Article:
It’s one week until the soft launch of NBA 2K16, and Mike Stauffer is feverishly typing values into a lengthy spreadsheet, his shoulders hunched and his face obscured by dual monitors. The 25-year-old leads a modest team at 2K’s headquarters in Novato, Calif., working tirelessly to make the world’s most popular basketball video game as authentic as it is addictive.

It’s 2K’s development team that creates the universe within which the greatest basketball players in the world are digitally confined, but it is Stauffer who creates the boundaries that keep those 1,500 players in check. He decides how high Andrew Wiggins can jump, how effortlessly Russell Westbrook can split double teams, and with how much tenacity Tony Allen plays defense in the closing minutes of games.

But despite his godlike presence within this immersive world, Stauffer is refreshingly realistic about the limitations of simulating real life using 61 attribute sliders that range from straightforward staples like speed and free-throw shooting, to more complex measures, like defensive pass perception and boxing out.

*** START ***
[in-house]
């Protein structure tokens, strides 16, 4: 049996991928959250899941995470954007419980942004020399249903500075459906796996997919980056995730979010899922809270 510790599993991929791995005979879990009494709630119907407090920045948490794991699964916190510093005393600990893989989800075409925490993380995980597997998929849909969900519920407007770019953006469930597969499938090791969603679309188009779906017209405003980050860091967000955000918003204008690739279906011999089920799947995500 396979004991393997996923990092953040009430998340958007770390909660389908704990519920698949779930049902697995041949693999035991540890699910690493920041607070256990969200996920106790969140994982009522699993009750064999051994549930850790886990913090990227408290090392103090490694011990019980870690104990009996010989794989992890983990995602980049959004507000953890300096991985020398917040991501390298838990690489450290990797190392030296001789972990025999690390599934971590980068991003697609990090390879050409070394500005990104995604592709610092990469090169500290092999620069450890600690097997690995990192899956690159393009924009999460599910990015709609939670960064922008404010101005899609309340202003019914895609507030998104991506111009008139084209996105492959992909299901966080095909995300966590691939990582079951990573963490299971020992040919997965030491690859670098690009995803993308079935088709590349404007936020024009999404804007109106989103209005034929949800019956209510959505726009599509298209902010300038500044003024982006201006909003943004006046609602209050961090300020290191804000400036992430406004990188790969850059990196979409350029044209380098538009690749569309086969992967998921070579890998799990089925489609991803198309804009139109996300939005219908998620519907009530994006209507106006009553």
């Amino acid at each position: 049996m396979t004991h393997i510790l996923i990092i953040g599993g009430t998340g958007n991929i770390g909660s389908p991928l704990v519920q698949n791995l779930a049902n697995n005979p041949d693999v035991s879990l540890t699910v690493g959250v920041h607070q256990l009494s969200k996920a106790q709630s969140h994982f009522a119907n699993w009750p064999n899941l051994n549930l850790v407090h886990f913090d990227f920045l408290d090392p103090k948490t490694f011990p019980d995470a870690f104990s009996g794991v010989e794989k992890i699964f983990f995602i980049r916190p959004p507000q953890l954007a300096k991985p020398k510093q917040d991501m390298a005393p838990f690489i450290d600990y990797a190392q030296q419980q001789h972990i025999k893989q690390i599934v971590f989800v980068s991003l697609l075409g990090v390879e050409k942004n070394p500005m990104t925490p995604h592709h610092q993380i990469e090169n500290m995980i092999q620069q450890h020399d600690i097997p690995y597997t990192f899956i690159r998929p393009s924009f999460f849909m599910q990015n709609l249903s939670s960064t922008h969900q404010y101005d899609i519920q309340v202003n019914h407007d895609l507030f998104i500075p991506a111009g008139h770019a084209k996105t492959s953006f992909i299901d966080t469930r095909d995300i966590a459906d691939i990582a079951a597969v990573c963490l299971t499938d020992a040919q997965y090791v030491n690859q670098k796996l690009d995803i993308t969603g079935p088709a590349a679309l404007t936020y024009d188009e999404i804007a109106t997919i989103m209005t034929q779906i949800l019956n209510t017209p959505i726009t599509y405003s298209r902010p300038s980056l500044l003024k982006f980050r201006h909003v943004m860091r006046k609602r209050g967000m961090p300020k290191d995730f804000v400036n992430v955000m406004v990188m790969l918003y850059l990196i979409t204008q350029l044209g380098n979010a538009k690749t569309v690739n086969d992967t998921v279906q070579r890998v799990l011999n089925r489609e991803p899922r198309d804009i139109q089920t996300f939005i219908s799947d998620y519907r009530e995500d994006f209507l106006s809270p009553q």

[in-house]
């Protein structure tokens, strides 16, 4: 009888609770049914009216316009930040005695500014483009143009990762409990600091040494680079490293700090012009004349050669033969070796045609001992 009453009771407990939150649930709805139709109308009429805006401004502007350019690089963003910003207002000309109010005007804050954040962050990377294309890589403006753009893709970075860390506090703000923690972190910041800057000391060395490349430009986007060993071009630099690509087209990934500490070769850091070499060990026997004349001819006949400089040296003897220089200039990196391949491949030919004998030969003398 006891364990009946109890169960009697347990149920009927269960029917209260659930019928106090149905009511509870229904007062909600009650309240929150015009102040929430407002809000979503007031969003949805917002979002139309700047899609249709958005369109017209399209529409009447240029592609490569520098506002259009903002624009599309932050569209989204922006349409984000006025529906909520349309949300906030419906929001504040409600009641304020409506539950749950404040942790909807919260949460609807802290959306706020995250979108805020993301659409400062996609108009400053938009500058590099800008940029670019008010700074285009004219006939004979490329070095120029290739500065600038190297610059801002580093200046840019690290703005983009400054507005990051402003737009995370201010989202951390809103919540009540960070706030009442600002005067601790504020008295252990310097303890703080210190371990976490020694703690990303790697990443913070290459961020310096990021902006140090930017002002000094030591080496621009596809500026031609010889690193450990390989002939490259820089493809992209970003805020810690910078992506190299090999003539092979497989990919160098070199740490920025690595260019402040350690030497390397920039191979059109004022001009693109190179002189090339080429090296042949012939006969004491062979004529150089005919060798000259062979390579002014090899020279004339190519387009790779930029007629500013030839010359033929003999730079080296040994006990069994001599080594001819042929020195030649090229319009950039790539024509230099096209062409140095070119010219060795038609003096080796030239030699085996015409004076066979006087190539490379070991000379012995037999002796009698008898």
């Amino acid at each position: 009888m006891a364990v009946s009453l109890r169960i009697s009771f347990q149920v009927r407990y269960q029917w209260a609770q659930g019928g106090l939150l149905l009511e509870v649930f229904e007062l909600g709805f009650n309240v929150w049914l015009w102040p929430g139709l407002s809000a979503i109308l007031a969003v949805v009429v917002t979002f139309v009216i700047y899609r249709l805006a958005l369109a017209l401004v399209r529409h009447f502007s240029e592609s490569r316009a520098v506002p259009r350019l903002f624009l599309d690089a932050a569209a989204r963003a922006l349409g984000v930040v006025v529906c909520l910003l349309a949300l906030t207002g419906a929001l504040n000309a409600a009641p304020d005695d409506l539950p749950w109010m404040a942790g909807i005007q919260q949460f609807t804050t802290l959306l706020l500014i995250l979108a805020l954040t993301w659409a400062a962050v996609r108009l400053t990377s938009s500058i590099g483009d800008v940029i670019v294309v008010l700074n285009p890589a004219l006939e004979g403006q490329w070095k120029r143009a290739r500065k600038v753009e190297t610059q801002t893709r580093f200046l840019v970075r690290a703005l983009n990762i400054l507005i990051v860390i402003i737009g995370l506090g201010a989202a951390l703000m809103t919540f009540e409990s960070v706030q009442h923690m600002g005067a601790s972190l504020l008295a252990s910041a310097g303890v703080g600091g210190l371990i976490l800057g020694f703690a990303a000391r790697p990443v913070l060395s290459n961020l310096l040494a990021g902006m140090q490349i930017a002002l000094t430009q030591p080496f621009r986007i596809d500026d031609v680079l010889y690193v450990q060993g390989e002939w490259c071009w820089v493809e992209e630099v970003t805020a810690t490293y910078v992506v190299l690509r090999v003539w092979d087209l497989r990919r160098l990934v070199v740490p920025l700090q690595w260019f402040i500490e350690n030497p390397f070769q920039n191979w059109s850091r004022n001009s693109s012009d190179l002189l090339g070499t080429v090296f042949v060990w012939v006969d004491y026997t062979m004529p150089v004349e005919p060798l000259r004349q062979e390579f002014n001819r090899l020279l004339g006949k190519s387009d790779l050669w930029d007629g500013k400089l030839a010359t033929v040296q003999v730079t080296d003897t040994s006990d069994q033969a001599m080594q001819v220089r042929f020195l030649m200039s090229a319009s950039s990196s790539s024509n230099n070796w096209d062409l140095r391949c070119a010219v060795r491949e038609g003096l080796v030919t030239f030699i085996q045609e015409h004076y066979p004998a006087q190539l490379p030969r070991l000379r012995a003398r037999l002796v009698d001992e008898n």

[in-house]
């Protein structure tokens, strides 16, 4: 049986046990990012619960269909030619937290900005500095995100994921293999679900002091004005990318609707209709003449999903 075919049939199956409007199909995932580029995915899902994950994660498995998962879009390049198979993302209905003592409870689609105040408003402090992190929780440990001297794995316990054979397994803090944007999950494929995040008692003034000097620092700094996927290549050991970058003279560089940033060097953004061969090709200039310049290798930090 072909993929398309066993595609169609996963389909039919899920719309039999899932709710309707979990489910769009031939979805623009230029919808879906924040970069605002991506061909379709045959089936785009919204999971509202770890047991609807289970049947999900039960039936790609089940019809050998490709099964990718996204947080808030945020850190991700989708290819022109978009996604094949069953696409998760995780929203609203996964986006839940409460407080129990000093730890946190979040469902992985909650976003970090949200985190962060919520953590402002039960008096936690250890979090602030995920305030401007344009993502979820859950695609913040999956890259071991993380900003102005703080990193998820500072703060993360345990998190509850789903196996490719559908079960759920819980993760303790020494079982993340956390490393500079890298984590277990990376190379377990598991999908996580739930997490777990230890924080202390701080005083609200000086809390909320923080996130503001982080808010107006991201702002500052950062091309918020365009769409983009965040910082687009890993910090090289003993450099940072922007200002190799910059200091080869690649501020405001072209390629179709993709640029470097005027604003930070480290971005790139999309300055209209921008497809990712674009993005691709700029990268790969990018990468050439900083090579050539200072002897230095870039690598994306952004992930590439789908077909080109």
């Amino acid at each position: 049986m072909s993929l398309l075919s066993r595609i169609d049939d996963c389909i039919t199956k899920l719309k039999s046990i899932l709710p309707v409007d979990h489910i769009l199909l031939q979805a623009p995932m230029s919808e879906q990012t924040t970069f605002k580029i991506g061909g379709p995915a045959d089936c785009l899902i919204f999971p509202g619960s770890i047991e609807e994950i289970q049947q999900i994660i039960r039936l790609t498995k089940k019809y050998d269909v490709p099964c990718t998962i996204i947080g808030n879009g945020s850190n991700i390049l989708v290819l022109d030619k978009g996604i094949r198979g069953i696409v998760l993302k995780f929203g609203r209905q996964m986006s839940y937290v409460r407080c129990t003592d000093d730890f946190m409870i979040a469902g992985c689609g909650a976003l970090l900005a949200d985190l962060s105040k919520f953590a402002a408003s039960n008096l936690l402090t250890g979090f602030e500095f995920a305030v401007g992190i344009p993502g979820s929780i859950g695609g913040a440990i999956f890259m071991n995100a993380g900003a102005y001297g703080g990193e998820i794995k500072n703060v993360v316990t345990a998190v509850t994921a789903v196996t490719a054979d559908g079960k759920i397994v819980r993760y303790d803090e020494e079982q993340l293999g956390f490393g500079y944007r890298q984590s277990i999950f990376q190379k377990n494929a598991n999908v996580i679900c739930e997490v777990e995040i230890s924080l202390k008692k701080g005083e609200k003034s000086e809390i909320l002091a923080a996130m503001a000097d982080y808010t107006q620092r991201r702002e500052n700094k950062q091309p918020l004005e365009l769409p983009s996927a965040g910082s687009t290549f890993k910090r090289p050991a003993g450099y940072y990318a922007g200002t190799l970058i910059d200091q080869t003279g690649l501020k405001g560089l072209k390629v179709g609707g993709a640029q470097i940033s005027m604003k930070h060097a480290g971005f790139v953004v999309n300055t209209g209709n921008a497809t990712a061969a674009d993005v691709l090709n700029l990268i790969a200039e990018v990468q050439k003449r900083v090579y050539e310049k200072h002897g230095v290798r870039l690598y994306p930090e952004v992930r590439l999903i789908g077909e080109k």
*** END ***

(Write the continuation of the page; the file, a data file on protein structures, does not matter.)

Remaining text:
These ratings are an inexact science that Stauffer, hired by 2K in May 2014, has been studying for a long time.

Growing up in the small town of Twinsburg, Ohio, he was a die-hard Cleveland sports fan, a self-described stats geek, and an avid gamer. His first love was baseball, and while in elementary school he would spend hours memorizing the information on the backs of Topps cards and playing World Series Baseball on his Sega Nomad. The realism of that game, at the time considered to be one of the most accurate virtual simulations of sport ever, was what initially appealed to Stauffer. But it wasn’t until he upgraded to the more robust Sega Dreamcast in 1999 that he began to experiment with editing rosters.